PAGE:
The opinion of the court was delivered by: CAROL E. HECKMAN
REPORT AND RECOMMENDATION
This case was referred to the undersigned for all pretrial proceedings and to hear and report on all dispositive motions pursuant to 28 U.S.C. § 636(b)(1). Currently pending before the Court are Defendants' joint motion to dismiss the complaint for failure to state a claim under the Racketeer Influenced and Corrupt Organizations Act ("RICO"), 18 U.S.C. § 1961 et seq., and Defendant Detroit Coke's motion to dismiss for lack of personal jurisdiction. Detroit Coke has agreed to hold the latter motion in abeyance pending the outcome of the former motion. In addition, Defendants Tonawanda Coke and J.D. Crane have withdrawn their pending motion to dismiss for lack of personal service, without prejudice.
For the reasons set forth below, Defendants' motion to dismiss the RICO claim should be granted and the case should be remanded to state court.
This case was originally commenced in state court. The complaint states five claims arising under state law and one claim alleging a violation of the federal RICO statute, 18 U.S.C. § 1962(c). All of the claims are based on Detroit Coke's failure to pay Plaintiff for the erection of a filter "baghouse" at Detroit Coke's plant in Detroit, Michigan.
On July 27, 1992, the Defendants removed the case to federal court under 28 U.S.C. § 1441(a) based on the federal RICO claim. Defendants now move to dismiss the RICO claim on various grounds and to remand the remaining state claims to state court.
Since this is a motion to dismiss under Fed.R.Civ.P. 9(b) and 12(b)(6), the complaint must be taken as true. Miree v. DeKalb County, Georgia, 433 U.S. 25, 27, 53 L. Ed. 2d 557, 97 S. Ct. 2490 n.2 (1977). According to the complaint, on March 1, 1991, Plaintiff was contacted by Defendant McNamara who, acting individually and as an agent for the Carondelet Coke Co. (not a party to this action) and Defendants Tonawanda Coke and the Coyne Group, negotiated and executed a purchase order for the dismantling of a baghouse at Carondelet's St. Louis, Missouri plant. A baghouse is a structure in which coke production exhaust is filtered prior to passing through the emissions stack into the outside air. The filtered coke particulants are collected in bags and disposed of. The baghouse was dismantled between March and May, 1991, and Plaintiff was paid in full for this work.
Thereafter, on approximately July 1, 1991, McNamara contacted Plaintiff to arrange for the re-erection of the dismantled baghouse at Detroit Coke's Michigan facility. McNamara did not sign the purchase order issued by Detroit Coke for this work. The baghouse was erected between July and September, 1991.
Plaintiff submitted an invoice dated August 23, 1991, for $ 45,072.00. Based on assurances from McNamara that all invoices would be paid, Plaintiff continued to perform work on the baghouse at an additional value of $ 78,797.42.
Plaintiff alleges that, on September 2, 1991, it was advised by Detroit Coke that no money had been allocated for payment of the baghouse invoices. Between September 3 and 5, McNamara advised Plaintiff that payment would be made by September 6. Having received no payment on September 6, Plaintiff threatened to quit. Plaintiff was also advised by Detroit Coke on September 6 that any payment would have to come from McNamara and Defendant Crane, the President of Detroit Coke. McNamara promised payment by September 9 or 10, and again promised payment by September 15. Detroit Coke closed for business on September 12, 1991. No payment has been made to Plaintiff for the erection of the baghouse.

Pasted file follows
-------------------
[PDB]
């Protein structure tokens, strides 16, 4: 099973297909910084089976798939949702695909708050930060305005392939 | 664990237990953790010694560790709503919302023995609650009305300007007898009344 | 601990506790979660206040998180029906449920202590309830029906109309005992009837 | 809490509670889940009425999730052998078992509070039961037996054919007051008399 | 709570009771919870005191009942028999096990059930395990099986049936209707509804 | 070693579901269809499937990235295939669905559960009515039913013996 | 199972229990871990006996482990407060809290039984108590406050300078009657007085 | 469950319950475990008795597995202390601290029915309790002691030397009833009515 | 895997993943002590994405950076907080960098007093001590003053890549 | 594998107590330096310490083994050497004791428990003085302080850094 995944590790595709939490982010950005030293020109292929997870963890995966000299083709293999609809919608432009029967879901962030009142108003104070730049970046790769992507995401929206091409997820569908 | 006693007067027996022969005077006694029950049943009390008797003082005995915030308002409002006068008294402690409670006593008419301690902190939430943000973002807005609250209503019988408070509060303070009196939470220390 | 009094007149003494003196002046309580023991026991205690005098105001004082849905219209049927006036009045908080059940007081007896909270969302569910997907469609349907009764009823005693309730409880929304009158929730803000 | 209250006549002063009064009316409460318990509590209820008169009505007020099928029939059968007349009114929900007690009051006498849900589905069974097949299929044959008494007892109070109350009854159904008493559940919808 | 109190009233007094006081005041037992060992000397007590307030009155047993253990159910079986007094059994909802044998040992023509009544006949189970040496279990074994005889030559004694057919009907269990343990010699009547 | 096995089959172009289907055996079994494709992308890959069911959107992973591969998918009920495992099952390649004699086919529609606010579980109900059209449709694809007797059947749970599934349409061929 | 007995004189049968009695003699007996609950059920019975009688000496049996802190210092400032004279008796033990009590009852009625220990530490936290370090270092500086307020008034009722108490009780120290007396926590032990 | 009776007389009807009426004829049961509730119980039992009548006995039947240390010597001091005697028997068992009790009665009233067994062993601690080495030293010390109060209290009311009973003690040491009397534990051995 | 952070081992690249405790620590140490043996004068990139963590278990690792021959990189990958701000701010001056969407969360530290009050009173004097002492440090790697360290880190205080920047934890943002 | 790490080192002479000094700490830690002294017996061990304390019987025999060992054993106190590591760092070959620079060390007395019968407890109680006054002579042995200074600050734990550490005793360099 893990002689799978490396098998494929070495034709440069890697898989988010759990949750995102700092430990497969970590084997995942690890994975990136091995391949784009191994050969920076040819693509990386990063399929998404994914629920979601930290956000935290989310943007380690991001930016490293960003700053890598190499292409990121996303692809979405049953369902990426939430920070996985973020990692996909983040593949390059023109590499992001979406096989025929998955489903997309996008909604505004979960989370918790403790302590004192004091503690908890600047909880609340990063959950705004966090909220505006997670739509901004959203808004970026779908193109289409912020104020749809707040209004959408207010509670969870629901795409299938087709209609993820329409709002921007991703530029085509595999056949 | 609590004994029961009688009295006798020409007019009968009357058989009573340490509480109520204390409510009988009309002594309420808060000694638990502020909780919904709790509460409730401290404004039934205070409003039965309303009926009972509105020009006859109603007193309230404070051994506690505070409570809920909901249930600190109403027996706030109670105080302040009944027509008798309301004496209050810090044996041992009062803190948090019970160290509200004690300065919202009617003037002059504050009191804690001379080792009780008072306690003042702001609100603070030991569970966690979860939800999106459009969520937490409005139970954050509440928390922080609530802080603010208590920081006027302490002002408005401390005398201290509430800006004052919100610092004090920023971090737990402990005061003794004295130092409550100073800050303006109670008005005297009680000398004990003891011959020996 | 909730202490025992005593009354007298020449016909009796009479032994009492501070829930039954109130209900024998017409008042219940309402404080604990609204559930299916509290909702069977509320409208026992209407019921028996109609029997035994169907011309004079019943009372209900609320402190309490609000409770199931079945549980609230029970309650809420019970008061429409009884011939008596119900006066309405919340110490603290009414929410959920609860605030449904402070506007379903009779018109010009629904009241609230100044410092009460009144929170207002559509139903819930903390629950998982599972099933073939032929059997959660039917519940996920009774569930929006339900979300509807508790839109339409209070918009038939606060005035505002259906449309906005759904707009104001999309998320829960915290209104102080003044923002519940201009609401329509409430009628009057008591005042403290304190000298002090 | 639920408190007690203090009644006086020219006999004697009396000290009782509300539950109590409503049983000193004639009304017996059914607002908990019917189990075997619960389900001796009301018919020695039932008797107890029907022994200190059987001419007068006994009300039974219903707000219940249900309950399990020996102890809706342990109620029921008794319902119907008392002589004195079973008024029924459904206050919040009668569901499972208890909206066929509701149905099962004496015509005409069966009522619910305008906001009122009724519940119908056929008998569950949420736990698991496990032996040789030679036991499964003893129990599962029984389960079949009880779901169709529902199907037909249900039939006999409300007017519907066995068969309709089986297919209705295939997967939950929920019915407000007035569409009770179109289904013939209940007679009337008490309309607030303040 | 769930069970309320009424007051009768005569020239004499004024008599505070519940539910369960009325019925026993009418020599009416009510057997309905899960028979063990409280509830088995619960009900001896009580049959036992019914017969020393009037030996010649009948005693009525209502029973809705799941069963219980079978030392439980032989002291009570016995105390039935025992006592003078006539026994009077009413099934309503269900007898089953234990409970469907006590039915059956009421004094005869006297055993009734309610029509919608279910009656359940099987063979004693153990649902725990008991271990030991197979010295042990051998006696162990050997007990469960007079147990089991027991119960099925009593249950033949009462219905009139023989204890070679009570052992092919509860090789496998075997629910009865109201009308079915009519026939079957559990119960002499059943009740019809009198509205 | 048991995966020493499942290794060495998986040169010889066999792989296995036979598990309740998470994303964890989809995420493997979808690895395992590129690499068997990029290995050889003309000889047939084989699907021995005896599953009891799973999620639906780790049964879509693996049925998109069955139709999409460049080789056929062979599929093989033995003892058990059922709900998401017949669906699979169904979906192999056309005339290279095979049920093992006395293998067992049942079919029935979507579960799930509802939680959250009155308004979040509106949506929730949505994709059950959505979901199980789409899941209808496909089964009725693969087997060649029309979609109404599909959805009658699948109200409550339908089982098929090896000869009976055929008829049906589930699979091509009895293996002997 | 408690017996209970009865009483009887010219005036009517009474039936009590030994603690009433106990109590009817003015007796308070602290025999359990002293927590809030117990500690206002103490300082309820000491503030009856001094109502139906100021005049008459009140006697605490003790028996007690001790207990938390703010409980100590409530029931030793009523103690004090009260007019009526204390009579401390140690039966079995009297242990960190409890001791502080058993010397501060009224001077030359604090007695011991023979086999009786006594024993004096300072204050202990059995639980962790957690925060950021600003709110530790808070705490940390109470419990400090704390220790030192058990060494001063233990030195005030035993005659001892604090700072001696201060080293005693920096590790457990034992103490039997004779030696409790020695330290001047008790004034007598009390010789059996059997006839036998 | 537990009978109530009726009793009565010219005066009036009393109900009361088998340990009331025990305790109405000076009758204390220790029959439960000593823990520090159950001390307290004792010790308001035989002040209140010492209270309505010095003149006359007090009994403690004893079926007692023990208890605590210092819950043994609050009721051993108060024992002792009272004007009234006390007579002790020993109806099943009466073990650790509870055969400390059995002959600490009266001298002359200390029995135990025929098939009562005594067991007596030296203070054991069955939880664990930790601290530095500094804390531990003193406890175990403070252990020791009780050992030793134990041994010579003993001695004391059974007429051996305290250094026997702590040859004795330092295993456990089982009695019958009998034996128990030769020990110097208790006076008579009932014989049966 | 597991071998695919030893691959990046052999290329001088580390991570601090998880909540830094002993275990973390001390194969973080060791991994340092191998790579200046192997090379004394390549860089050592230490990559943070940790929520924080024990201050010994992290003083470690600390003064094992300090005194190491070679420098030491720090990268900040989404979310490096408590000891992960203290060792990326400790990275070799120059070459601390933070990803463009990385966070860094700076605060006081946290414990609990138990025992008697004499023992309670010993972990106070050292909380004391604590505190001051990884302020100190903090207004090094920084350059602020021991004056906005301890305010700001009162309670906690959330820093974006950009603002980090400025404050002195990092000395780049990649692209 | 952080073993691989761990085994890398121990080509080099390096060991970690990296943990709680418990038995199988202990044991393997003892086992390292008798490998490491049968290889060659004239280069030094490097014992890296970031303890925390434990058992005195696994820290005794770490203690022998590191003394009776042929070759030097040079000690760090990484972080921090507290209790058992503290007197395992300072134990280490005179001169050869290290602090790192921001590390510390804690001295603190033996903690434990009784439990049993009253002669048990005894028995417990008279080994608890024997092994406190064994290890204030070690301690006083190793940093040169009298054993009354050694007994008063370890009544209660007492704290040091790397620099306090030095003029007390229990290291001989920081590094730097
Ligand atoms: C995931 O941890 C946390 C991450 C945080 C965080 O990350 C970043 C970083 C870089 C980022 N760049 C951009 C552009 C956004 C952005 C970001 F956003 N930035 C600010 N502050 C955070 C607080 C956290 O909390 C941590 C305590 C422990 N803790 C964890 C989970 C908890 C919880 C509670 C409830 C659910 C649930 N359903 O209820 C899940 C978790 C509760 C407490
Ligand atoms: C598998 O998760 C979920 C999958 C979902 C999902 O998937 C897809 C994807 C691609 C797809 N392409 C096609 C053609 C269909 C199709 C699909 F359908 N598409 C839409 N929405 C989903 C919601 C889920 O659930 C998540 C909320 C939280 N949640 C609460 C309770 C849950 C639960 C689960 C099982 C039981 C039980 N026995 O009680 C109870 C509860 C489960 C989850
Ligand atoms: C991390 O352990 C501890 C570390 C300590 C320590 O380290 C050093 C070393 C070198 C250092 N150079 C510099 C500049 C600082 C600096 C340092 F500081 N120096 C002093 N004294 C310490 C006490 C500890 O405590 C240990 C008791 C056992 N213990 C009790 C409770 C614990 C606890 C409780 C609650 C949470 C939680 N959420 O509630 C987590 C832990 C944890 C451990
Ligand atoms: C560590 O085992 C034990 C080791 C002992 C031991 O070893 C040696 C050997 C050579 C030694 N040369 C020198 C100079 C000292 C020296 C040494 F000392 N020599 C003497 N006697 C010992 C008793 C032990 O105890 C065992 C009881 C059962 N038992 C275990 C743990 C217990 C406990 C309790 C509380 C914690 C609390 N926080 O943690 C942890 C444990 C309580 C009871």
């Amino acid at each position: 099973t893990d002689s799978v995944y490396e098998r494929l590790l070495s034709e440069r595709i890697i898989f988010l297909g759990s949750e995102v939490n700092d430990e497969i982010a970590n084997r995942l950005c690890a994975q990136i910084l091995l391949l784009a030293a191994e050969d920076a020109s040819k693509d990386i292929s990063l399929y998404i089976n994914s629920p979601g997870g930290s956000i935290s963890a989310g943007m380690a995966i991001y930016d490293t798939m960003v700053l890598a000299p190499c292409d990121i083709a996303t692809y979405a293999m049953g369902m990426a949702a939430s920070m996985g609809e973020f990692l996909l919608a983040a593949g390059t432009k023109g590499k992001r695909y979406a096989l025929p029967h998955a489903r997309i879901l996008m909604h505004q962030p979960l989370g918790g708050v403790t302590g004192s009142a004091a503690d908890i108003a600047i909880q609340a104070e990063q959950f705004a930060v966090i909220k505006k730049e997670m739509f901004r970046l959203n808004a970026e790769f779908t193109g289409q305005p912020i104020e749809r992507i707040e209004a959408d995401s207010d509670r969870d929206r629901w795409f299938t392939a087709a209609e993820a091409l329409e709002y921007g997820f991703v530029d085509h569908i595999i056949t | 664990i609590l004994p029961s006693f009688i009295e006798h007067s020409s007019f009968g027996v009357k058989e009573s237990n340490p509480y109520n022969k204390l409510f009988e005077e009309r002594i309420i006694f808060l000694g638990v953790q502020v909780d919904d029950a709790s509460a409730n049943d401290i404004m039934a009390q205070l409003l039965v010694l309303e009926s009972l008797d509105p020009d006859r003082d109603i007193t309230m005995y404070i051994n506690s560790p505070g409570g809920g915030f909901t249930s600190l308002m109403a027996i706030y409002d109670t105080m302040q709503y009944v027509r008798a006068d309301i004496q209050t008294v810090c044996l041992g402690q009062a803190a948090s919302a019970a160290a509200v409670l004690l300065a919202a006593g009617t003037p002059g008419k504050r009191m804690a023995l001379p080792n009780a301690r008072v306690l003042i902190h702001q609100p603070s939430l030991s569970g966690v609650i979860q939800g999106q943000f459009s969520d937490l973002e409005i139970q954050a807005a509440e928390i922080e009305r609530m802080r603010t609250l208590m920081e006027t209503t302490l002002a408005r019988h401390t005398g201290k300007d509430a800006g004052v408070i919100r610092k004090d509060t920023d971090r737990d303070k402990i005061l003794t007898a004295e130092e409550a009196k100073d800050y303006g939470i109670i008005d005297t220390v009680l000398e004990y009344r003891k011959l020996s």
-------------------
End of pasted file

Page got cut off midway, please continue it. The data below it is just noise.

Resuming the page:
In its state court complaint dated June 12, 1992, Plaintiff alleges that this course of action by Defendants resulted in damages in the amount of $ 123,869.42 based on (1) breach of contract, (2) negligence, (3) fraud, (4) unjust enrichment, (5) conversion, and (6) RICO. Plaintiff further alleges that Defendants used a similar scheme to defraud at least 12 other contractors into providing goods and services to Detroit Coke without any intention of paying.
On January 22, 1991, Plaintiff filed a RICO case statement (Item 5) pursuant to this Court' standing order.
1. RICO's Pleading Requirements.
Plaintiff's civil RICO cause of action asserts that the Defendants were associated with an "enterprise" which, through a "pattern of racketeering activity," fraudulently arranged commercial transactions -- such as the erection of the baghouse -- without intending to pay for the goods and services provided. Plaintiff alleges that the enterprise defrauded Plaintiff into providing labor and materials for the baghouse, and fraudulently induced Plaintiff into continuing to do the work, in violation of 18 U.S.C. $ 1962 subsections (a), (b), (c) and (d). The predicate criminal acts are alleged to be mail fraud (18 U.S.C. § 1341) and wire fraud (18 U.S.C. § 1343).
In order to state a civil claim for damages under RICO, Plaintiff faces two distinct pleading burdens. First, it must allege that Defendants violated the substantive RICO statute,
commonly known as "criminal RICO." Moss v. Morgan Stanley Inc., 719 F.2d 5, 17 (2d Cir 1983), cert. denied, 465 U.S. 1025 (1984). As stated by the Second Circuit in Moss:
In so doing, [a plaintiff] must allege the existence of seven constituent elements: (1) that the defendant (2) through the commission of two or more acts (3) constituting a "pattern" (4) of "racketeering activity" (5) directly or indirectly invests in, or maintains an interest in, or participates in (6) an ...